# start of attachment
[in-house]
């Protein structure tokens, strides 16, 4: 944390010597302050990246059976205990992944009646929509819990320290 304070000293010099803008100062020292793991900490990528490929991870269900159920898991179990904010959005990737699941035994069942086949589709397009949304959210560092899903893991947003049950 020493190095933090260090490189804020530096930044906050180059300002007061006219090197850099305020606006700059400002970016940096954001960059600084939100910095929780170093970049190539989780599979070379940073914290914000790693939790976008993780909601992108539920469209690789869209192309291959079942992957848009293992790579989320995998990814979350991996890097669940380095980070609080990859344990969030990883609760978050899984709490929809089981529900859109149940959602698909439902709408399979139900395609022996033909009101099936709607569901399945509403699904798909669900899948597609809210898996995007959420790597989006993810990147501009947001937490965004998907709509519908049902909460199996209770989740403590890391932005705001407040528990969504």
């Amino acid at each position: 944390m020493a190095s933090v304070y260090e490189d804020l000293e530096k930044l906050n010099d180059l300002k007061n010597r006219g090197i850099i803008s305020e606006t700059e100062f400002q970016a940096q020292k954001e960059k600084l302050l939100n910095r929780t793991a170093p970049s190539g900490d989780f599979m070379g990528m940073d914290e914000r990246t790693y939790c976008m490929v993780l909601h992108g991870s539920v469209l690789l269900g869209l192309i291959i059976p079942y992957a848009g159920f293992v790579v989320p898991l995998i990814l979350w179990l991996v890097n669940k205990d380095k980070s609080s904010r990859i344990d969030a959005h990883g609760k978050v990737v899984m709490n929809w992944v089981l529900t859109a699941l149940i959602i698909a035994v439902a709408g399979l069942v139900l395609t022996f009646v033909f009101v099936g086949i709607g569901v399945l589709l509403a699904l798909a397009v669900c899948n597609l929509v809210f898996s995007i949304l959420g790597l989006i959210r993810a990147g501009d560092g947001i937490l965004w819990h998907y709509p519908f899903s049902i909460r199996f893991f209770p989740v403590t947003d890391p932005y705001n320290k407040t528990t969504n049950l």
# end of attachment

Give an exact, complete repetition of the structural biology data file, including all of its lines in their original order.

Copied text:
[in-house]
């Protein structure tokens, strides 16, 4: 944390010597302050990246059976205990992944009646929509819990320290 304070000293010099803008100062020292793991900490990528490929991870269900159920898991179990904010959005990737699941035994069942086949589709397009949304959210560092899903893991947003049950 020493190095933090260090490189804020530096930044906050180059300002007061006219090197850099305020606006700059400002970016940096954001960059600084939100910095929780170093970049190539989780599979070379940073914290914000790693939790976008993780909601992108539920469209690789869209192309291959079942992957848009293992790579989320995998990814979350991996890097669940380095980070609080990859344990969030990883609760978050899984709490929809089981529900859109149940959602698909439902709408399979139900395609022996033909009101099936709607569901399945509403699904798909669900899948597609809210898996995007959420790597989006993810990147501009947001937490965004998907709509519908049902909460199996209770989740403590890391932005705001407040528990969504």
């Amino acid at each position: 944390m020493a190095s933090v304070y260090e490189d804020l000293e530096k930044l906050n010099d180059l300002k007061n010597r006219g090197i850099i803008s305020e606006t700059e100062f400002q970016a940096q020292k954001e960059k600084l302050l939100n910095r929780t793991a170093p970049s190539g900490d989780f599979m070379g990528m940073d914290e914000r990246t790693y939790c976008m490929v993780l909601h992108g991870s539920v469209l690789l269900g869209l192309i291959i059976p079942y992957a848009g159920f293992v790579v989320p898991l995998i990814l979350w179990l991996v890097n669940k205990d380095k980070s609080s904010r990859i344990d969030a959005h990883g609760k978050v990737v899984m709490n929809w992944v089981l529900t859109a699941l149940i959602i698909a035994v439902a709408g399979l069942v139900l395609t022996f009646v033909f009101v099936g086949i709607g569901v399945l589709l509403a699904l798909a397009v669900c899948n597609l929509v809210f898996s995007i949304l959420g790597l989006i959210r993810a990147g501009d560092g947001i937490l965004w819990h998907y709509p519908f899903s049902i909460r199996f893991f209770p989740v403590t947003d890391p932005y705001n320290k407040t528990t969504n049950l």